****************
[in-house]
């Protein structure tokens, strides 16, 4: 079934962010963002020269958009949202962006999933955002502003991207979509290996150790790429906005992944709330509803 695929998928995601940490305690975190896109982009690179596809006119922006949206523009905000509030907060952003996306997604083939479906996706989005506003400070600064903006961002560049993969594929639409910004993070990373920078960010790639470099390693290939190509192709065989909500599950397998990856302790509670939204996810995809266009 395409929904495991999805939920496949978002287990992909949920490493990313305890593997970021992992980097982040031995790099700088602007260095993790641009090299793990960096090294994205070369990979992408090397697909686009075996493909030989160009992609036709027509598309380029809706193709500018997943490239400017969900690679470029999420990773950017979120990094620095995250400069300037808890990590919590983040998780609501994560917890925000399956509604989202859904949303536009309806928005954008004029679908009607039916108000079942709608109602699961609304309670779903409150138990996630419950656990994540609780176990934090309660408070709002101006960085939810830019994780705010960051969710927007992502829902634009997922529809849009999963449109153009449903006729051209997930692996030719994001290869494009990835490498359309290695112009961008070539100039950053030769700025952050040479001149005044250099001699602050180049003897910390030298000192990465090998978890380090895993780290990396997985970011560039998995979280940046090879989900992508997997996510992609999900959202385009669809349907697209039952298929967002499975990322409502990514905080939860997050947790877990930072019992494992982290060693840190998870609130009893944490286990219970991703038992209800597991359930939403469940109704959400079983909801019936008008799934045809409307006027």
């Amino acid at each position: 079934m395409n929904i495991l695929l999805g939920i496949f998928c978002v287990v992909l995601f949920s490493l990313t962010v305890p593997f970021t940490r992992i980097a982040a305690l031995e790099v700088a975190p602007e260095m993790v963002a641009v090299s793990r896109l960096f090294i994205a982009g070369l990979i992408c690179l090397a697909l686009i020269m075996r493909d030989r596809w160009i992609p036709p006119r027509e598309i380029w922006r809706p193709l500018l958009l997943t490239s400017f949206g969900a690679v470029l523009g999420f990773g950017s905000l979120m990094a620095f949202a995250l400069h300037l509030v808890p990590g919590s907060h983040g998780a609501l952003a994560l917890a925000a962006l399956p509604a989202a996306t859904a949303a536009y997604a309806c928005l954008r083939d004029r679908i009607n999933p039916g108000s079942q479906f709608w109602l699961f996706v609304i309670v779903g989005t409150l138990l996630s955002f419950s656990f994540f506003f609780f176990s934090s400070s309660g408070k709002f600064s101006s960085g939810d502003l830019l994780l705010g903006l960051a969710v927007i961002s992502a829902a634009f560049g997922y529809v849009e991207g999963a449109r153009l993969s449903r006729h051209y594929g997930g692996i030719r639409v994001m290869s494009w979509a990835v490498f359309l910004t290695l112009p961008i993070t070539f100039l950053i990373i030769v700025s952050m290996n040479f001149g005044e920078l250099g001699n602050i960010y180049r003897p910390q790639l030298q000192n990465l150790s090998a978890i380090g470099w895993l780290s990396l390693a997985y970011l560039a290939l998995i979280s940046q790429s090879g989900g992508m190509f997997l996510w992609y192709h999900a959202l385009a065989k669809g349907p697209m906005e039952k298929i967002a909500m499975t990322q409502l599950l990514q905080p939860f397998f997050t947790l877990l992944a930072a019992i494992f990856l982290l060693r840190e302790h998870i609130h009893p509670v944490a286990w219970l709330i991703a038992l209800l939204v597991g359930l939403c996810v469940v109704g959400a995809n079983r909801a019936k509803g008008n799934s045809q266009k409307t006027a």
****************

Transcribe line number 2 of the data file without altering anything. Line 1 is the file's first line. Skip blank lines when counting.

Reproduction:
């Protein structure tokens, strides 16, 4: 079934962010963002020269958009949202962006999933955002502003991207979509290996150790790429906005992944709330509803 695929998928995601940490305690975190896109982009690179596809006119922006949206523009905000509030907060952003996306997604083939479906996706989005506003400070600064903006961002560049993969594929639409910004993070990373920078960010790639470099390693290939190509192709065989909500599950397998990856302790509670939204996810995809266009 395409929904495991999805939920496949978002287990992909949920490493990313305890593997970021992992980097982040031995790099700088602007260095993790641009090299793990960096090294994205070369990979992408090397697909686009075996493909030989160009992609036709027509598309380029809706193709500018997943490239400017969900690679470029999420990773950017979120990094620095995250400069300037808890990590919590983040998780609501994560917890925000399956509604989202859904949303536009309806928005954008004029679908009607039916108000079942709608109602699961609304309670779903409150138990996630419950656990994540609780176990934090309660408070709002101006960085939810830019994780705010960051969710927007992502829902634009997922529809849009999963449109153009449903006729051209997930692996030719994001290869494009990835490498359309290695112009961008070539100039950053030769700025952050040479001149005044250099001699602050180049003897910390030298000192990465090998978890380090895993780290990396997985970011560039998995979280940046090879989900992508997997996510992609999900959202385009669809349907697209039952298929967002499975990322409502990514905080939860997050947790877990930072019992494992982290060693840190998870609130009893944490286990219970991703038992209800597991359930939403469940109704959400079983909801019936008008799934045809409307006027």